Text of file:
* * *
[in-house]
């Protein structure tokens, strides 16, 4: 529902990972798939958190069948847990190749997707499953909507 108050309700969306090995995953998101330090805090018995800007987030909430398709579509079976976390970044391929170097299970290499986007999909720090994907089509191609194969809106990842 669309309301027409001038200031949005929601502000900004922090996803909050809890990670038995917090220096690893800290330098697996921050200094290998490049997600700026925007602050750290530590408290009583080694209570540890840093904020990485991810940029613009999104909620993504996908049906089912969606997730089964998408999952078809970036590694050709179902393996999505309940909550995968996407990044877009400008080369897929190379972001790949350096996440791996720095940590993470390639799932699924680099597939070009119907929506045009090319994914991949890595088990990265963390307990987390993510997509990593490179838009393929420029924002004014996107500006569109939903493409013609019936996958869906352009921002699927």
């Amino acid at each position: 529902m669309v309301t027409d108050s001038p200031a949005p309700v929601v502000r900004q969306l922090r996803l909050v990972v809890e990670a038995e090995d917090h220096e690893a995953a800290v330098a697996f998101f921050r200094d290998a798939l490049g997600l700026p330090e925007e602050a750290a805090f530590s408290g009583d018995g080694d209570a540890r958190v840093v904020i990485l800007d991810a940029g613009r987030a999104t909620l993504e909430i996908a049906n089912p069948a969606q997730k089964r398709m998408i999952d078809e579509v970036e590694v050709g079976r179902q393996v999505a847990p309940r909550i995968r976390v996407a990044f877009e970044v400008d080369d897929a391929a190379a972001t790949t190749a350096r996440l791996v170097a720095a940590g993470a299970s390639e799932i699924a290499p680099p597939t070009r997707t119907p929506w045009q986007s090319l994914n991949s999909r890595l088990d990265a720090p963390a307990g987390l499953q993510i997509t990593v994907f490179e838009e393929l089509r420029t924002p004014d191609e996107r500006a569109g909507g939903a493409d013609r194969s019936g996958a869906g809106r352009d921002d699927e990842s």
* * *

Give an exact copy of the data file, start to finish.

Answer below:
[in-house]
């Protein structure tokens, strides 16, 4: 529902990972798939958190069948847990190749997707499953909507 108050309700969306090995995953998101330090805090018995800007987030909430398709579509079976976390970044391929170097299970290499986007999909720090994907089509191609194969809106990842 669309309301027409001038200031949005929601502000900004922090996803909050809890990670038995917090220096690893800290330098697996921050200094290998490049997600700026925007602050750290530590408290009583080694209570540890840093904020990485991810940029613009999104909620993504996908049906089912969606997730089964998408999952078809970036590694050709179902393996999505309940909550995968996407990044877009400008080369897929190379972001790949350096996440791996720095940590993470390639799932699924680099597939070009119907929506045009090319994914991949890595088990990265963390307990987390993510997509990593490179838009393929420029924002004014996107500006569109939903493409013609019936996958869906352009921002699927």
């Amino acid at each position: 529902m669309v309301t027409d108050s001038p200031a949005p309700v929601v502000r900004q969306l922090r996803l909050v990972v809890e990670a038995e090995d917090h220096e690893a995953a800290v330098a697996f998101f921050r200094d290998a798939l490049g997600l700026p330090e925007e602050a750290a805090f530590s408290g009583d018995g080694d209570a540890r958190v840093v904020i990485l800007d991810a940029g613009r987030a999104t909620l993504e909430i996908a049906n089912p069948a969606q997730k089964r398709m998408i999952d078809e579509v970036e590694v050709g079976r179902q393996v999505a847990p309940r909550i995968r976390v996407a990044f877009e970044v400008d080369d897929a391929a190379a972001t790949t190749a350096r996440l791996v170097a720095a940590g993470a299970s390639e799932i699924a290499p680099p597939t070009r997707t119907p929506w045009q986007s090319l994914n991949s999909r890595l088990d990265a720090p963390a307990g987390l499953q993510i997509t990593v994907f490179e838009e393929l089509r420029t924002p004014d191609e996107r500006a569109g909507g939903a493409d013609r194969s019936g996958a869906g809106r352009d921002d699927e990842s």